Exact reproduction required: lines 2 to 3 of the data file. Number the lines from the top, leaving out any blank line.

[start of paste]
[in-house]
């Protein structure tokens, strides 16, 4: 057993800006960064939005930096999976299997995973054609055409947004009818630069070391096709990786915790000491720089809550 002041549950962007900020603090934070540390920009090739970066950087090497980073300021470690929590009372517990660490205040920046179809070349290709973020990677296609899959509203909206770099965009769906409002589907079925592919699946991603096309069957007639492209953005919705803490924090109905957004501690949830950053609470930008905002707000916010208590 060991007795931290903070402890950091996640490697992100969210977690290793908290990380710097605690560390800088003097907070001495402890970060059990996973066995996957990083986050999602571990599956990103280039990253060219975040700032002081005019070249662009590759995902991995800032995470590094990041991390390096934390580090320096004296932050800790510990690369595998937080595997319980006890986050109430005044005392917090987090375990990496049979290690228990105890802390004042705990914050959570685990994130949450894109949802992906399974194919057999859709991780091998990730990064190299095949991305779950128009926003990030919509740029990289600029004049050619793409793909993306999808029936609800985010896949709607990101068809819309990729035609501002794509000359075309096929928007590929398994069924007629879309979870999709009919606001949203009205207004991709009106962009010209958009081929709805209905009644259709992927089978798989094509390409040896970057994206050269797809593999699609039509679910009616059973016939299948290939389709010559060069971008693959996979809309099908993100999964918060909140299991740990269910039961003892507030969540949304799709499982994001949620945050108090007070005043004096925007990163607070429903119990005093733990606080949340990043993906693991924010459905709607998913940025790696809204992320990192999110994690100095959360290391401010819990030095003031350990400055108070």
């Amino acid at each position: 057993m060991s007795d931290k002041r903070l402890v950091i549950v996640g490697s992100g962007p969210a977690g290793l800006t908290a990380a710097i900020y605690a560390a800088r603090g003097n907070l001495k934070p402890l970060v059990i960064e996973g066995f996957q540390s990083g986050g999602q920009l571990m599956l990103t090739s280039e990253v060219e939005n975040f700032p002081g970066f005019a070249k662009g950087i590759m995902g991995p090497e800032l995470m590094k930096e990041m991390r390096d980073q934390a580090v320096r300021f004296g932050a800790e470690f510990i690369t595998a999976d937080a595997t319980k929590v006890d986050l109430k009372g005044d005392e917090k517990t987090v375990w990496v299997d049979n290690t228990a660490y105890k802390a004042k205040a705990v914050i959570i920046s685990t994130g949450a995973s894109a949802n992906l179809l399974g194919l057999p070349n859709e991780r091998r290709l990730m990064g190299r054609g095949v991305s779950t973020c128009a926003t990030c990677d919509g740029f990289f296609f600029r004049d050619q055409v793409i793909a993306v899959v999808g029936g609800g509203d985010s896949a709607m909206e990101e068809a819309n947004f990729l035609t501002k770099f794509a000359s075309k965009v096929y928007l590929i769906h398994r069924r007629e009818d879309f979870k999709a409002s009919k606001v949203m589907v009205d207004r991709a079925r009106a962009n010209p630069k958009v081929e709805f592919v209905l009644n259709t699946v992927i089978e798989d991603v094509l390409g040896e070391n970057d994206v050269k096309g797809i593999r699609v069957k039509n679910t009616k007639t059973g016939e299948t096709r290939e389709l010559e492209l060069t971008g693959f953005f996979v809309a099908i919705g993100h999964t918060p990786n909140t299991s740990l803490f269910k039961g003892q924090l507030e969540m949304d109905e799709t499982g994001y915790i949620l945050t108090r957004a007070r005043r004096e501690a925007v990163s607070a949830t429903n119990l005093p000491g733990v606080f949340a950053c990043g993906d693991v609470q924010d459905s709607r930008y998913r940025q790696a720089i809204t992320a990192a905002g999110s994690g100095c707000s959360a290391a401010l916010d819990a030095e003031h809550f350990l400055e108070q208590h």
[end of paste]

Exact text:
């Protein structure tokens, strides 16, 4: 057993800006960064939005930096999976299997995973054609055409947004009818630069070391096709990786915790000491720089809550 002041549950962007900020603090934070540390920009090739970066950087090497980073300021470690929590009372517990660490205040920046179809070349290709973020990677296609899959509203909206770099965009769906409002589907079925592919699946991603096309069957007639492209953005919705803490924090109905957004501690949830950053609470930008905002707000916010208590 060991007795931290903070402890950091996640490697992100969210977690290793908290990380710097605690560390800088003097907070001495402890970060059990996973066995996957990083986050999602571990599956990103280039990253060219975040700032002081005019070249662009590759995902991995800032995470590094990041991390390096934390580090320096004296932050800790510990690369595998937080595997319980006890986050109430005044005392917090987090375990990496049979290690228990105890802390004042705990914050959570685990994130949450894109949802992906399974194919057999859709991780091998990730990064190299095949991305779950128009926003990030919509740029990289600029004049050619793409793909993306999808029936609800985010896949709607990101068809819309990729035609501002794509000359075309096929928007590929398994069924007629879309979870999709009919606001949203009205207004991709009106962009010209958009081929709805209905009644259709992927089978798989094509390409040896970057994206050269797809593999699609039509679910009616059973016939299948290939389709010559060069971008693959996979809309099908993100999964918060909140299991740990269910039961003892507030969540949304799709499982994001949620945050108090007070005043004096925007990163607070429903119990005093733990606080949340990043993906693991924010459905709607998913940025790696809204992320990192999110994690100095959360290391401010819990030095003031350990400055108070």
């Amino acid at each position: 057993m060991s007795d931290k002041r903070l402890v950091i549950v996640g490697s992100g962007p969210a977690g290793l800006t908290a990380a710097i900020y605690a560390a800088r603090g003097n907070l001495k934070p402890l970060v059990i960064e996973g066995f996957q540390s990083g986050g999602q920009l571990m599956l990103t090739s280039e990253v060219e939005n975040f700032p002081g970066f005019a070249k662009g950087i590759m995902g991995p090497e800032l995470m590094k930096e990041m991390r390096d980073q934390a580090v320096r300021f004296g932050a800790e470690f510990i690369t595998a999976d937080a595997t319980k929590v006890d986050l109430k009372g005044d005392e917090k517990t987090v375990w990496v299997d049979n290690t228990a660490y105890k802390a004042k205040a705990v914050i959570i920046s685990t994130g949450a995973s894109a949802n992906l179809l399974g194919l057999p070349n859709e991780r091998r290709l990730m990064g190299r054609g095949v991305s779950t973020c128009a926003t990030c990677d919509g740029f990289f296609f600029r004049d050619q055409v793409i793909a993306v899959v999808g029936g609800g509203d985010s896949a709607m909206e990101e068809a819309n947004f990729l035609t501002k770099f794509a000359s075309k965009v096929y928007l590929i769906h398994r069924r007629e009818d879309f979870k999709a409002s009919k606001v949203m589907v009205d207004r991709a079925r009106a962009n010209p630069k958009v081929e709805f592919v209905l009644n259709t699946v992927i089978e798989d991603v094509l390409g040896e070391n970057d994206v050269k096309g797809i593999r699609v069957k039509n679910t009616k007639t059973g016939e299948t096709r290939e389709l010559e492209l060069t971008g693959f953005f996979v809309a099908i919705g993100h999964t918060p990786n909140t299991s740990l803490f269910k039961g003892q924090l507030e969540m949304d109905e799709t499982g994001y915790i949620l945050t108090r957004a007070r005043r004096e501690a925007v990163s607070a949830t429903n119990l005093p000491g733990v606080f949340a950053c990043g993906d693991v609470q924010d459905s709607r930008y998913r940025q790696a720089i809204t992320a990192a905002g999110s994690g100095c707000s959360a290391a401010l916010d819990a030095e003031h809550f350990l400055e108070q208590h």